One of the differences between vectors and points is that while it doesn't really make sense to add or subtract points, it does make sense to add and subtract vectors. Here's how:
To add two vectors , we consider as the displacement vector for some P and then as the displacement vector for some Q. The answer, is then the displacement vector .
The following picture proves that vector addition is commutative; i.e., that :
To define how to subtract two vectors, it suffices to define how to negate a single vector, as . This is easy enough: is simply the vector with the same magnitude as , but with the opposite direction. To put it another way, if for some point P, then .
Finally, we can define how to multiply a vector by a scalar real number: for some non-negative real number c is the vector with the same direction as , but with c times 's magnitude. This definition of scalar multiplication has all of the properties you would expect it to have: and more generally .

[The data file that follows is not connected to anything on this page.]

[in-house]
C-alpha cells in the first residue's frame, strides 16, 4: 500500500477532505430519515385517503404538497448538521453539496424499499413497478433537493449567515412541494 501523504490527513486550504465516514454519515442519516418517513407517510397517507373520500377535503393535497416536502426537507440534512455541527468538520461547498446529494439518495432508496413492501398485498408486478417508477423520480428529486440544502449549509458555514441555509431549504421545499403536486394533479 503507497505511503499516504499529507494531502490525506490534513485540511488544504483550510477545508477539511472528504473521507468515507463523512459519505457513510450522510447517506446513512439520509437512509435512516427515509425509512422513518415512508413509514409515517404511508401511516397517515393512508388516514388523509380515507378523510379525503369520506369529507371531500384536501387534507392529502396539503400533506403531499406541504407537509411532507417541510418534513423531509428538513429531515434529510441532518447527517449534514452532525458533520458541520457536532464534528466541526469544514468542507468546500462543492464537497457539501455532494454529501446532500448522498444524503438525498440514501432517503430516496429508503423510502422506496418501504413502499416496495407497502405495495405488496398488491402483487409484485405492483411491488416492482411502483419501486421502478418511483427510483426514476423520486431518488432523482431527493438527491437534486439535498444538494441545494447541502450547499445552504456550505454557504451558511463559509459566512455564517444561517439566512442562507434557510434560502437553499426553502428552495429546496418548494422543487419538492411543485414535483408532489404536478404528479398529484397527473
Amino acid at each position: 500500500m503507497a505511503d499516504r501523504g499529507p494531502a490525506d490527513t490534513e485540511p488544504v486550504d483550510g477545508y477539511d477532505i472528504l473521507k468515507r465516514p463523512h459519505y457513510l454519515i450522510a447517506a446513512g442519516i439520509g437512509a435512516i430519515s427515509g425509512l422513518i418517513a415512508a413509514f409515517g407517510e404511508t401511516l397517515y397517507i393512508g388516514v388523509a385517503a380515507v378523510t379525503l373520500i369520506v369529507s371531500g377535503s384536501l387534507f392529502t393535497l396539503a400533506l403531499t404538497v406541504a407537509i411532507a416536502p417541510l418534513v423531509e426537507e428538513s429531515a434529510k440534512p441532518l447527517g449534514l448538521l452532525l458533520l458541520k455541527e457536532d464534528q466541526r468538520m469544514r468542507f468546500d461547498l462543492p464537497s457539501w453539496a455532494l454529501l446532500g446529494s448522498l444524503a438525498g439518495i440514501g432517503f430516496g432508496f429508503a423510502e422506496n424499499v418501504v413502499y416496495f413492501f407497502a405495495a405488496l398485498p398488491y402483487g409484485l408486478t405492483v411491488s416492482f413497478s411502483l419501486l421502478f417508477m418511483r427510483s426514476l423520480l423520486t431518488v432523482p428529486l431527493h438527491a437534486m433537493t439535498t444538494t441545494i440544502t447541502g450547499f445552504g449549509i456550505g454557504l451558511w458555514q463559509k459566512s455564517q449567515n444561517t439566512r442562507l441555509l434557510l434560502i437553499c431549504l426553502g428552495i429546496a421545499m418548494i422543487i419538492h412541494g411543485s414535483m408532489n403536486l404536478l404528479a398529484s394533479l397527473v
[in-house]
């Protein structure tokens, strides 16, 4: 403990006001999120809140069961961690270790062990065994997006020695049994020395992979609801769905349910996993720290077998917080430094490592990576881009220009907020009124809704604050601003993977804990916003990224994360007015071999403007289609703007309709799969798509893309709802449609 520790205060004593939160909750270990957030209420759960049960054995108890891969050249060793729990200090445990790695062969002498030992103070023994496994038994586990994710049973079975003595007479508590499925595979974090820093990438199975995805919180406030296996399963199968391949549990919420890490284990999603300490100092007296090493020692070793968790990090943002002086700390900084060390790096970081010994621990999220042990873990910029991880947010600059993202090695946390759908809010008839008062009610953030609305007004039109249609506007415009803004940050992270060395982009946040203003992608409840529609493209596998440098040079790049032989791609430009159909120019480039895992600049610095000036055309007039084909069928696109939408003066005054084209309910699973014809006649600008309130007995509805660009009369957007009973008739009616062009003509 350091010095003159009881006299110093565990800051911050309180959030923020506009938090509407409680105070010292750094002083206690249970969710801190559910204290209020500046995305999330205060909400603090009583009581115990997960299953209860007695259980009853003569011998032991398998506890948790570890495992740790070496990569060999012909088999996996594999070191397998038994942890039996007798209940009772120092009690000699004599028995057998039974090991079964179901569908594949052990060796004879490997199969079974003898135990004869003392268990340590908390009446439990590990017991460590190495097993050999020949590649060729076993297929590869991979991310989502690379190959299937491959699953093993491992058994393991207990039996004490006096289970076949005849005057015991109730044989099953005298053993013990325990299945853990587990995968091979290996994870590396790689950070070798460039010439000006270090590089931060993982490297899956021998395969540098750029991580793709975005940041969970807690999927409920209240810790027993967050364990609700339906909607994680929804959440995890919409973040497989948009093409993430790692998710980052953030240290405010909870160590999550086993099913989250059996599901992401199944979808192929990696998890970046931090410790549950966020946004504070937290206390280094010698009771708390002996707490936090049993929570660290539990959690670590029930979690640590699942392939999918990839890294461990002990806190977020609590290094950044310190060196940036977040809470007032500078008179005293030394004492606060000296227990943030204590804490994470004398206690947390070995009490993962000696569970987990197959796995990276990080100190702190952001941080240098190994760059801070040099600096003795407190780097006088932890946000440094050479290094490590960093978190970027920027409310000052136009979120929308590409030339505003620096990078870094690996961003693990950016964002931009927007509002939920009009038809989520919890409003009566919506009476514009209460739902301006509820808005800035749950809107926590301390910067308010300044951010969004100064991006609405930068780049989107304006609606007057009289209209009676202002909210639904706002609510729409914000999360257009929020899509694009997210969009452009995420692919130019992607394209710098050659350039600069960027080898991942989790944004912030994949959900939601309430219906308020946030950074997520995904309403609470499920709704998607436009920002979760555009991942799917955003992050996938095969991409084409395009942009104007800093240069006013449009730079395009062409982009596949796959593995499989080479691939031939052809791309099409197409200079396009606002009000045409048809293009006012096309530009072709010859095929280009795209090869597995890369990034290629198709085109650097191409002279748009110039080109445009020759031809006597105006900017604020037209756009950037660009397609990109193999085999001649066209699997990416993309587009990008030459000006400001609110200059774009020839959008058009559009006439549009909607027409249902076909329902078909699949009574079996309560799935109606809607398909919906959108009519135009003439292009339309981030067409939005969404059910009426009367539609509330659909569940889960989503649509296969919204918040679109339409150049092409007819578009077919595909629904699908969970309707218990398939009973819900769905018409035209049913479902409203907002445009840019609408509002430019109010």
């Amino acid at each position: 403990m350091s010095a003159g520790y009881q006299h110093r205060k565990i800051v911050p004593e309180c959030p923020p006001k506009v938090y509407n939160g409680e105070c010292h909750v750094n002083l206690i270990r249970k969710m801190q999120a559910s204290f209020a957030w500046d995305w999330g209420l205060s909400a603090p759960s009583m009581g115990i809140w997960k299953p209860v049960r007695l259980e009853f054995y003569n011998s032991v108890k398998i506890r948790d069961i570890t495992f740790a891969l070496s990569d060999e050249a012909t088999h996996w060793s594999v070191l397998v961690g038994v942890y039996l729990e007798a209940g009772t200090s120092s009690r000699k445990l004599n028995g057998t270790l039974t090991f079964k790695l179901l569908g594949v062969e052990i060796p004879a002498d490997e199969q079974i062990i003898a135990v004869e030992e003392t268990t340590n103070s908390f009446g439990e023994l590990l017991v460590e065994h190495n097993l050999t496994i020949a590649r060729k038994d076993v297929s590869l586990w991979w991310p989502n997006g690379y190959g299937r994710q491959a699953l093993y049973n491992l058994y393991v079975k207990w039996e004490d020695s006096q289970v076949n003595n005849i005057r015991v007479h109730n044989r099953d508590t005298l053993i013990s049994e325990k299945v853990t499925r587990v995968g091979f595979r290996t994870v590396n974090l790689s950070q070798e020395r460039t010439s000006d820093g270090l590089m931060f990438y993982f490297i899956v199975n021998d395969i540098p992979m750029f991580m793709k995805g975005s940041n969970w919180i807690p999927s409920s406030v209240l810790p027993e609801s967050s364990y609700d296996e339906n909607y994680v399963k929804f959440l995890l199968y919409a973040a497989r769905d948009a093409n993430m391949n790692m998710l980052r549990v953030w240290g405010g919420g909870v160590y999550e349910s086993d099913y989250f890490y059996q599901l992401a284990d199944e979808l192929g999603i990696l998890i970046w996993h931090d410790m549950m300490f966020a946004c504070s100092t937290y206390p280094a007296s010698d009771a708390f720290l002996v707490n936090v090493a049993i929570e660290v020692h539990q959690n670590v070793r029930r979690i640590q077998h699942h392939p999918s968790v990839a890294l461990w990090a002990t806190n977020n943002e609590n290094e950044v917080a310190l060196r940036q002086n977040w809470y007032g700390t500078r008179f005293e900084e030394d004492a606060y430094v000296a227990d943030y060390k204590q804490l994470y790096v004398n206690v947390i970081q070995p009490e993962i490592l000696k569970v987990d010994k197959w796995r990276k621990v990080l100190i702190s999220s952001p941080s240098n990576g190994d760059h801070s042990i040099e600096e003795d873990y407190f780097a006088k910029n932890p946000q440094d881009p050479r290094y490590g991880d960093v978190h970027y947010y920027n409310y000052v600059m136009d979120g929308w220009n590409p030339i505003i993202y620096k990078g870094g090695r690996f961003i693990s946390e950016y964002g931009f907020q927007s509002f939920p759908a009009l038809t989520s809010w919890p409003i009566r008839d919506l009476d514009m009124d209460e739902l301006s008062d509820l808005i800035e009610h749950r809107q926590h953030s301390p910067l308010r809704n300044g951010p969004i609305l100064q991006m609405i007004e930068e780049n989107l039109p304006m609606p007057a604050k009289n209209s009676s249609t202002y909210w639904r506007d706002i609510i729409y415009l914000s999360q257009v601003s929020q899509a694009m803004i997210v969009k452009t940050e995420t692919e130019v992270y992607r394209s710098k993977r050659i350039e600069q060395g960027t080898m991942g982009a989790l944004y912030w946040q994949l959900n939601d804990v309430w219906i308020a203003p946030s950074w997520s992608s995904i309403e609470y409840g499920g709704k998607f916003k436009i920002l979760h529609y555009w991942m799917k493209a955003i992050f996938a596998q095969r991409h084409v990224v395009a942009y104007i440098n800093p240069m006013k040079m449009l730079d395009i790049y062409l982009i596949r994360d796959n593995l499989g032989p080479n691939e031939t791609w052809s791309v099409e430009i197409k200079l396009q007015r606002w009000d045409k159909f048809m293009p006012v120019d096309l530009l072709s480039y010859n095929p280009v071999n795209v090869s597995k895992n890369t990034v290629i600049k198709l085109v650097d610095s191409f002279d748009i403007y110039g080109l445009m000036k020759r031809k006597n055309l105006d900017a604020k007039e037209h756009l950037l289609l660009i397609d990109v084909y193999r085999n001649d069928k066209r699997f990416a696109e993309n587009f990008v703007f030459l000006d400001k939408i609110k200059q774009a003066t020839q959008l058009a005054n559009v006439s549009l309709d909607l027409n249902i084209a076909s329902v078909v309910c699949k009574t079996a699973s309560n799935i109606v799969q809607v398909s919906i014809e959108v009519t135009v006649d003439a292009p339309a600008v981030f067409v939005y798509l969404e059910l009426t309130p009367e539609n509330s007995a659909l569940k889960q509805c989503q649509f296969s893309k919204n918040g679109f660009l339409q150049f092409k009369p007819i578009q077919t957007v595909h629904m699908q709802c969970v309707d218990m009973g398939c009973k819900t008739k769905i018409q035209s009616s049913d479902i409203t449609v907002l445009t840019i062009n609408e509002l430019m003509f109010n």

Fortunately, all of these operations are easy to calculate in Cartesian coordinates. The trick is to realize that (v1, v2, v3) and are the same vector. Why? Because they have the same projections onto the coordinate axes. Once we have this knowledge, we can see that , or that coordinate-wise, vector addition is the same as tuple addition.
It should then come as no surprise that multiplying a vector by a scalar is the same as multiplying a tuple by a scalar: . To prove this, let for some point P and let for some point Q. By hypothesis, O, P, and Q all lie on the same line. If we project P and Q onto the XY plane and call the results P' and Q respectively, then we get two similar triangles: . We are given that , so by the Similar Triangles Theorem . But , so the Z component of c ( v1, v2, v3 ) must be c v3. The same reasoning holds for the X and Y components, so the result follows.